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United States v. Harris

United States District Court, E.D. Wisconsin

December 7, 2017

UNITED STATES OF AMERICA, Plaintiff,
v.
DERRICK L. HARRIS, Defendant.

          DECISION AND ORDER ON DEFENDANT'S PRETRIAL MOTIONS AND RECOMMENDATION ON DEFENDANT'S MOTION TO CONTINUE THE TRIAL DATE

          NANCY JOSEPH UNITED STATES MAGISTRATE JUDGE.

         On October 3, 2017, the grand jury returned a three-count indictment against defendant Derrick L. Harris and three other defendants. Harris is charged with conspiracy to engage in conduct that caused damage to the tangible property of A.V. and threatened to cause bodily injury to A.V., in retaliation against A.V. for providing information to a law enforcement officer related to the commission of a drug conspiracy, in violation of 18 U.S.C. § 1513(f). Harris is also charged with attempt to kill A.V. in retaliation for A.V. providing information to law enforcement, in violation of 18 U.S.C. § 1513(a)(1)(B) and 2. Finally, Harris is charged with using a firearm during a crime of violence, in violation of 18 U.S.C. § 924(c)(1)(A)(iii) and 2. Harris was arraigned on the charges and entered a plea of not guilty. Final Pretrial conference and jury trial are scheduled before the Honorable Judge Stadtmueller on December 27, 2017 and January 2, 2017, respectively.

         Before me are Harris' pretrial motions. First, Harris moves the Court to order the government to produce certain discovery listed in his motion. (Docket # 38.) Second, Harris requests that his case be severed from that of his co-defendants. (Docket #39.)[1] Third, Harris moves to continue the trial date. (Docket # 56.) For the reasons discussed below, I will deny Harris' motion for discovery as moot and deny Harris' motion for severance without prejudice. I recommend that Harris' motion to continue the trial date be granted.

         BACKGROUND

         As noted above, a grand jury in this district returned a three-count indictment against Harris, along with three other defendants, Jose Lazcon, Rashawn Bumpus, and Michael Bonds. The indictment alleges that on or about August 8, 2017, the defendants knowingly conspired with one another to engage in conduct that caused damage to the tangible property of A.V. and threatened to cause bodily injury to A.V., in retaliation against A.V. for providing information to a law enforcement officer related to the commission of a Federal offense, namely the drug conspiracy charged in United States v. Tirado, et al., Case No. 16-CR-168. Harris and Lazcon are also charged with attempt to kill A.V. in retaliation for A.V. providing information to a law enforcement officer relating to the commission of a Federal offense and with using a firearm during a crime of violence.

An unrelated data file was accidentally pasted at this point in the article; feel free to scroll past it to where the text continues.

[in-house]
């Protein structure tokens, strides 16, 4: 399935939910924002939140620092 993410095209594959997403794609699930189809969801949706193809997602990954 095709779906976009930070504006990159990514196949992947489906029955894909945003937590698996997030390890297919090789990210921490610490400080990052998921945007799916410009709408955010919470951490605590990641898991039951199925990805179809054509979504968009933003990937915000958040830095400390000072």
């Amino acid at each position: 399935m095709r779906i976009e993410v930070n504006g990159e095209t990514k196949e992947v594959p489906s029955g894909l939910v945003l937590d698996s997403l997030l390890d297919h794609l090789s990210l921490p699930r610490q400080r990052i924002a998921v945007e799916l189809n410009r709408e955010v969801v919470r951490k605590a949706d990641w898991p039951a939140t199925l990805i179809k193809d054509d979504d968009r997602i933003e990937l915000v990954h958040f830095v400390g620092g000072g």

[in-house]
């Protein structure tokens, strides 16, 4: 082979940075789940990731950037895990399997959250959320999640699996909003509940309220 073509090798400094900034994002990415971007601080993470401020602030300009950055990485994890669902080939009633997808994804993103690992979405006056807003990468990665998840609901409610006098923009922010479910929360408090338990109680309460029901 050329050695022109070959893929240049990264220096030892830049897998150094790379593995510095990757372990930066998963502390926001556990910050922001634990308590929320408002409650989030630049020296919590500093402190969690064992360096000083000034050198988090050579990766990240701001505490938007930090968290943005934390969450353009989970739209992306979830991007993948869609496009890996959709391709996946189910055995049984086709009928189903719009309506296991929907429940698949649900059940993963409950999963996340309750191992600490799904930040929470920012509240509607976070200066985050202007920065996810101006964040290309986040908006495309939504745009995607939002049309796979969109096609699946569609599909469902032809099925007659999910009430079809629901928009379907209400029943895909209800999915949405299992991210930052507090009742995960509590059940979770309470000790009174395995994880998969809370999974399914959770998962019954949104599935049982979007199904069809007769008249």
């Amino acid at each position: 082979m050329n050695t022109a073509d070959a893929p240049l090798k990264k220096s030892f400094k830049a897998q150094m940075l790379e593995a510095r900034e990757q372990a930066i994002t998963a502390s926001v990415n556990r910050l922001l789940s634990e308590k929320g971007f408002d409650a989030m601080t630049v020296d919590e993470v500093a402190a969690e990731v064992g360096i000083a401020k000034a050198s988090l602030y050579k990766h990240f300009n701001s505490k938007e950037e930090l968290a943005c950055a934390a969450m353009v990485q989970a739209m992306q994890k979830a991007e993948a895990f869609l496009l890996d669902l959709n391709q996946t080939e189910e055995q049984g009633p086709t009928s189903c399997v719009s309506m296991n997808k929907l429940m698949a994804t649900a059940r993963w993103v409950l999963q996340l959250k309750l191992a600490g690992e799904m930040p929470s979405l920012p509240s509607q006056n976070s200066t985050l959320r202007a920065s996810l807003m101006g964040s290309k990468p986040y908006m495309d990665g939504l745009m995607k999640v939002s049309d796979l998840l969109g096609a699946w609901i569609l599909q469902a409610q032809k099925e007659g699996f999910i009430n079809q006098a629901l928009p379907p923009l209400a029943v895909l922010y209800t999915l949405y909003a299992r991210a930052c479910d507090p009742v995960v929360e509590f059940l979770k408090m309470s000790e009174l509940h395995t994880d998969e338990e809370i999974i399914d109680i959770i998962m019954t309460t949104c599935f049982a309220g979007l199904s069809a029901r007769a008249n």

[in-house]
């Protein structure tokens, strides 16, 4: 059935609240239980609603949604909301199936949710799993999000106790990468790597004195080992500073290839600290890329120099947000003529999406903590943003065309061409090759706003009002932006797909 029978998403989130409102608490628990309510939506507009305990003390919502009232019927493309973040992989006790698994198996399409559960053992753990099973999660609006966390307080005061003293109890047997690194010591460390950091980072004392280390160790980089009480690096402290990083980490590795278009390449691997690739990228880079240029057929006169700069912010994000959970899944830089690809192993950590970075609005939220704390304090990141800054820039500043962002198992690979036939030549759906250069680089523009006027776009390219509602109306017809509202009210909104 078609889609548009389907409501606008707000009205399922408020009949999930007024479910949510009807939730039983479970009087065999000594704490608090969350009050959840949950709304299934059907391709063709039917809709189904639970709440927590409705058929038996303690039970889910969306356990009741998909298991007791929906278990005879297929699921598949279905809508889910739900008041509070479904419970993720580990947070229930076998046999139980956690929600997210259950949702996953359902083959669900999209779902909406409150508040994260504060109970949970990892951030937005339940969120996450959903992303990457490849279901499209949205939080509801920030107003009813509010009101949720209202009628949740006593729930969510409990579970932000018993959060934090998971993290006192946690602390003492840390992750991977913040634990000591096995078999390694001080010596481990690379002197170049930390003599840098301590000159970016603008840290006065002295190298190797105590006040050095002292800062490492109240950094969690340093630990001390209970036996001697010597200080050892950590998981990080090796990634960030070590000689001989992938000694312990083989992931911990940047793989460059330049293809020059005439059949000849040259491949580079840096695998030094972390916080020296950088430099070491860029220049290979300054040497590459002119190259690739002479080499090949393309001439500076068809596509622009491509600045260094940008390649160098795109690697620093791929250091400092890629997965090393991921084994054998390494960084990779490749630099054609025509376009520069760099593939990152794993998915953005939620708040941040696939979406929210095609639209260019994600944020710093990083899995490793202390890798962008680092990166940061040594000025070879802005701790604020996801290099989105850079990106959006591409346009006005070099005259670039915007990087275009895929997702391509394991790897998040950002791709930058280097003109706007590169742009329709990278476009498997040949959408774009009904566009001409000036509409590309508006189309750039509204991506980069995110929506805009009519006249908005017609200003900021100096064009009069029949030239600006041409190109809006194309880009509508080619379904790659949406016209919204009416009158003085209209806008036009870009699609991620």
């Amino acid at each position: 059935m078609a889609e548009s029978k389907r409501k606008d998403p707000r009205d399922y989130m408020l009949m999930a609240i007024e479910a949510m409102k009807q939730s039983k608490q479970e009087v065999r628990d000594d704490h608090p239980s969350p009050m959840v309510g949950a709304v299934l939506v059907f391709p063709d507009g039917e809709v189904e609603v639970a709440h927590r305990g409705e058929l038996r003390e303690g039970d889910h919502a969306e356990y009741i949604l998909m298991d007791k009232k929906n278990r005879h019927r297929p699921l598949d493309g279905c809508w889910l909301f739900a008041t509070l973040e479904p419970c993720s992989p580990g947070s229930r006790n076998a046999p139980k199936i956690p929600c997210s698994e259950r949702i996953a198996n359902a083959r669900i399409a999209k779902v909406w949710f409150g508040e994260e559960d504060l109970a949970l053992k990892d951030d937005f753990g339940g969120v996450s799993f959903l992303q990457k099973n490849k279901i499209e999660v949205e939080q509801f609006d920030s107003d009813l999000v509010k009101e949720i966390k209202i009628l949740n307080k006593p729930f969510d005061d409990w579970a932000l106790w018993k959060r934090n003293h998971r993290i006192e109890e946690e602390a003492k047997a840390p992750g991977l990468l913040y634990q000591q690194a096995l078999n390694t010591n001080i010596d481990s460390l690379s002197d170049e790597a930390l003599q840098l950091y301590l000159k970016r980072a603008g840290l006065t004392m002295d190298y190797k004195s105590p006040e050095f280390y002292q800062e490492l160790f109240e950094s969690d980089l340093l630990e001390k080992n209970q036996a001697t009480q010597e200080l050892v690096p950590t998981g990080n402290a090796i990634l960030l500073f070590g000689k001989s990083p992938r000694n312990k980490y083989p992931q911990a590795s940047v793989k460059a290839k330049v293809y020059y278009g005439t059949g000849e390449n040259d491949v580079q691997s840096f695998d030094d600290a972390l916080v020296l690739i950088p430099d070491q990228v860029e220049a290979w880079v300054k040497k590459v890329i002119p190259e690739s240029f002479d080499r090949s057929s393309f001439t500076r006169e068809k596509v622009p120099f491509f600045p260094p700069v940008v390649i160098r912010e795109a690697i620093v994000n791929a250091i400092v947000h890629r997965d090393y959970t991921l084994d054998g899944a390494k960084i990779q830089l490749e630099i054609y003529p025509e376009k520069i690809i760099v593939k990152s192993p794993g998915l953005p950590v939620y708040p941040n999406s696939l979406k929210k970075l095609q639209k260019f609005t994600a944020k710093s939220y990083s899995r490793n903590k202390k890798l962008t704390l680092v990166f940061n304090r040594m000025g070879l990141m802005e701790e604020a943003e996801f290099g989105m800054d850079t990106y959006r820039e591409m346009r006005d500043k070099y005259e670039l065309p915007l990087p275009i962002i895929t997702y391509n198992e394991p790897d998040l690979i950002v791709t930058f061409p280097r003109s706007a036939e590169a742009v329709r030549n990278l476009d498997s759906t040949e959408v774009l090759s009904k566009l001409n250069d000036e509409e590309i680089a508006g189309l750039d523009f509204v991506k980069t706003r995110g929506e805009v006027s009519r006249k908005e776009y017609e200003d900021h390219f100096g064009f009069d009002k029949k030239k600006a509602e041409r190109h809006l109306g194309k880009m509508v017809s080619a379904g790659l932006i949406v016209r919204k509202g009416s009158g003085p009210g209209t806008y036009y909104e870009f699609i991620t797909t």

ANALYSIS

         1. Motion for Discovery

         Harris filed a motion for discovery requesting the following: (1) the opportunity to inspect the informant's vehicle; (2) the opportunity to examine the defendant's cell phone; (3) all discovery in United States v. Tirado, Case No. 16-CR-168; (4) Giglio v. U.S., 405 U.S. 150 (1972) material for all government witnesses; (5) evidence showing that the defendant was part of a conspiracy to intimidate witnesses; (6) exculpatory evidence; and (7) expert tests, examinations, or reports. (Docket # 38.) The government opposes the motion, arguing that Harris failed to comply with Criminal L.R. 16 (E.D.Wis.), which provides that any motion for discovery must be accompanied by a written statement that the movant has in good faith conferred or attempted to confer with the government. Harris replied, stating that a conference with the government was held on November 27, 2017. (Docket # 51.)